Wearing make-up "seems like such a trivial thing to do," according to Janet. (Photo from iStock.com)

Wearing make-up “seems like such a trivial thing to do,” according to Janet. (Photo from iStock.com)

by Janet Gilmore

I have always been on intimate terms with department stores’ beauty counters, and I’ve always thought there was something pretty suspicious about women who weren’t … Who in their right mind wouldn’t swoon at the little sable brushes, lovely eye colors in dinky little pots, scented creams, tingly astringents? Who would say ‘no thanks’ when given the option of making their eyes twice their actual size?” — from “My Life on a Plate,” by India Knight

I had a date years ago with a man who took me to dinner at the now-defunct Bookbinder’s Restaurant. The conversation was less than sparkling, but he did manage to tell me, “You know, you’d be much more attractive if you’d wear make-up.”

Years later, I still regret not answering, “And you’d be much more attractive if you’d keep your mouth shut.”

And as golden as my mother was, she was not perfect. Sometimes she would look at me, shake her head sadly and say, “Jan, you’re so beautiful; why don’t you wear make-up? It might help your self-esteem.”

“I AM wearing make-up, Mom; this IS make-up.”

“Let’s see; who could you talk to?” she went on. “Maybe you could talk to cousin Debby. Debby always looks so pretty.”

When you’re right, you’re right.

You have to know cousin Debby. She is tiny, beautiful. She never hangs around her apartment chewing gum in ill-fitting sweats, waiting for something to happen. Debby is a downtown girl. She always looks gorgeous. She uses bronzer, combs her hair, wears lipstick and goes to tons of INTERESTING EVENTS in Center City, where she lives. She is always talking about the latest concert, gallery opening or lecture she attended.

I couldn’t live her life any more than she could live mine, but she’s a good make-up role model for me, I guess.

“Are we making New Year’s Resolutions this year?” my husband Hugh asked me last week.

“I never make real resolutions,” I said. “You know that.”

But I thought that after 29 years of marriage, maybe I could resolve to be a little less bland, at least enough so Hugh could tell whether I was home or not.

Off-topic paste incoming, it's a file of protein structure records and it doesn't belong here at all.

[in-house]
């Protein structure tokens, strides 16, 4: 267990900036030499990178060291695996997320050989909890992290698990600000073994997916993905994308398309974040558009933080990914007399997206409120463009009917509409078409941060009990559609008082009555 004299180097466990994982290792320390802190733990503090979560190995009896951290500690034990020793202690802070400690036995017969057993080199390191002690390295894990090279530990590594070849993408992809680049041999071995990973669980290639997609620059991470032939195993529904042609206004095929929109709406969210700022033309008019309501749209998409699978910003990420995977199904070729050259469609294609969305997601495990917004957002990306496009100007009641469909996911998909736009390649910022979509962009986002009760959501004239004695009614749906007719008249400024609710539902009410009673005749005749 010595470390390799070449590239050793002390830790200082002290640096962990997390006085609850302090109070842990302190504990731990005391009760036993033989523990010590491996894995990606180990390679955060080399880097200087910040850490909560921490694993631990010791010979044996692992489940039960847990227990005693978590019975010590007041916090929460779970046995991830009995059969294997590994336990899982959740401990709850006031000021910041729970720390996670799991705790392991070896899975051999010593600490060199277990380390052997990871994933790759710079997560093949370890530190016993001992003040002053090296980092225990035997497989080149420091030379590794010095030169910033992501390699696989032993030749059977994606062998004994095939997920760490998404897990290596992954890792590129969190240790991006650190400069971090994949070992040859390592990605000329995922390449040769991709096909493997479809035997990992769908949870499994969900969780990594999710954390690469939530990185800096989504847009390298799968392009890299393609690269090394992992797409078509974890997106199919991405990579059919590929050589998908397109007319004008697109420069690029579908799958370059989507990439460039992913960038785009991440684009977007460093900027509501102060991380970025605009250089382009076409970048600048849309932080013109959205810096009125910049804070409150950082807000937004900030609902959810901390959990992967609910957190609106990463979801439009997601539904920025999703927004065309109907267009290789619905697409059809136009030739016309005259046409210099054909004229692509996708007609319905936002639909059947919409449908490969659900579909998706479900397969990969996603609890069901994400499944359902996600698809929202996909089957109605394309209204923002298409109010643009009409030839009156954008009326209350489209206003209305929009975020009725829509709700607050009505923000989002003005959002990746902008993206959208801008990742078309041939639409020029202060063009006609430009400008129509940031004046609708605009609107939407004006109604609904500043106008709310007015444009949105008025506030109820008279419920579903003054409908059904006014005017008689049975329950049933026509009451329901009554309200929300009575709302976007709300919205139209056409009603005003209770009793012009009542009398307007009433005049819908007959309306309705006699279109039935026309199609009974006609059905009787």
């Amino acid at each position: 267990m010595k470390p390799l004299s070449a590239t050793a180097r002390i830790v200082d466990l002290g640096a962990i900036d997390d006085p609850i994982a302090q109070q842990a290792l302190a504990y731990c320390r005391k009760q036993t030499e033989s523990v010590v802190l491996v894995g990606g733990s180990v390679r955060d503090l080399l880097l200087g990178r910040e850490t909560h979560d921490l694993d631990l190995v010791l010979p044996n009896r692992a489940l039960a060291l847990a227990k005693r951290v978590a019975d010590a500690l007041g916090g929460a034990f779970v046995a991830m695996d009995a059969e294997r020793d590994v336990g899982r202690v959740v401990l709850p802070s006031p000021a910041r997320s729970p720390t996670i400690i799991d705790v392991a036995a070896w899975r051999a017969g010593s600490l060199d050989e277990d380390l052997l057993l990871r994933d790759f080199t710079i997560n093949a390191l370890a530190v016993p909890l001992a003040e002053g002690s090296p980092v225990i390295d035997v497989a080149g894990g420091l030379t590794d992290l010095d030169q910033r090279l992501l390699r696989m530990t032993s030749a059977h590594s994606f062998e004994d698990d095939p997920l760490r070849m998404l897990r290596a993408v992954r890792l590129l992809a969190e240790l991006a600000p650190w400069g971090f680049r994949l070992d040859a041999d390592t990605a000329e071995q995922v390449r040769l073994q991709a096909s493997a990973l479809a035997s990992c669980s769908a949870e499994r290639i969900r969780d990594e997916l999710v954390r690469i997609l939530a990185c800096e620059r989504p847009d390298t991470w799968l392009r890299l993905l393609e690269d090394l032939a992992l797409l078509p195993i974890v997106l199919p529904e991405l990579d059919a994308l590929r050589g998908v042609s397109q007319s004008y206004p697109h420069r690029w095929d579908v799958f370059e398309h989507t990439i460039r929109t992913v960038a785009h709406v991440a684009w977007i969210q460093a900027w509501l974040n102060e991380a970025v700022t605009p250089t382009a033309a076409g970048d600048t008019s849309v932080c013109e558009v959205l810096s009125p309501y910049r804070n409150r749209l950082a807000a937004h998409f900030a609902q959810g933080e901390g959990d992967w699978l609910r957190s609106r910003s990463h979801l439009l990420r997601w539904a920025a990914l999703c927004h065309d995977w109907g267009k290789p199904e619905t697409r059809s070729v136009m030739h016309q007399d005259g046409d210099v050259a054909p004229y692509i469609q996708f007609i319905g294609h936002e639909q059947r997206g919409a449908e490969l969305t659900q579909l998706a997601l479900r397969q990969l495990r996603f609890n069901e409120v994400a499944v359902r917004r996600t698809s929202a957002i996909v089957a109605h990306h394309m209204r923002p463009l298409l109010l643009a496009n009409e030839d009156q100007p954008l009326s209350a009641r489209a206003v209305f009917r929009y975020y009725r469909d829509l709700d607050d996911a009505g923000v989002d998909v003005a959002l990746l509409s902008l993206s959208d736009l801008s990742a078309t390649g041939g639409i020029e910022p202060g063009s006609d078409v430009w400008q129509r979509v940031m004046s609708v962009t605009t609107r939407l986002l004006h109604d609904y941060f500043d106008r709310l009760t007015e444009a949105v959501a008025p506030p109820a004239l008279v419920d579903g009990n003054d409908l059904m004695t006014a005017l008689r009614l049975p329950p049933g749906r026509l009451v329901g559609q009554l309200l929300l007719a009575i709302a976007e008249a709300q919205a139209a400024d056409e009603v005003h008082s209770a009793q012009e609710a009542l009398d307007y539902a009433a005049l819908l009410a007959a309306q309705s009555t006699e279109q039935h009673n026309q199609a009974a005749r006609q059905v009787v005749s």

I e-mailed Debby.

“Hi, Deb, I need advice on how to apply make-up. Can you help?”

“I’d love to.”

Now, I like make-up, at least the idea of make-up. The early morning reality, though, is I sort of brush my hair and hurry downstairs to eat breakfast, read the depressing newspaper and check e-mails. I don’t spend a lot of time on personal grooming before breakfast. Then the day begins, and I forget how I look.

Remember the girls in junior high school who had make-up skills? Who were perfectly made up with great hair at age 12? I wasn’t one of them. I have no clue how to enhance. I throw stuff on my face sometimes and think I look good until I see cousin Debby or someone asks why I don’t wear make-up.

When we got together, Debby brought two very large bags of make-up that she no longer wore.

Dozens of items, from the sublime to the drugstore.

I brought everything home, and waited for a good time to go through the bags. Hugh was out one afternoon, and I used that time to dump the contents of the bags on our bed and go through everything to see if anything would help me.

“Hello?” at the door.

He was home.

“You cleaning?”

Yeah, right.

I hate to be caught looking at make-up. It seems like such a trivial thing to do.

Luckily, THE GAME was on, and Hugh hardly noticed what else was going on in the house. He was in his chair in front of the TV for several hours; I could rummage unimpeded.

I sat on the bed among the cosmetics, like Queen Midas counting her gold — all the products Debby had rejected. I sorted them into piles of eyes, cheeks and lips. So many ways to fool people. So many hundreds of dollars spent on unloved cosmetics, now donated to me.

I held several containers of things that had different names: Chocolate Froth, Pale Starlet, La La Love, Midnight Hubba-Hubba, but they all looked exactly alike to me. I’d never get the hang of this make-up biz. So I gave up.

My husband still wants to hold my hand and go out to dinner with me. I’ll settle for that and forget about being fascinating.

I returned her make-up to cousin Debby in the two big bags and continued looking the same. I did keep one little highlighter, and I sent Debby a replacement one.

When I told her about the replacement, she e-mailed back, “Thanks. Sorry you returned the bags. You really need to wear some make-up.”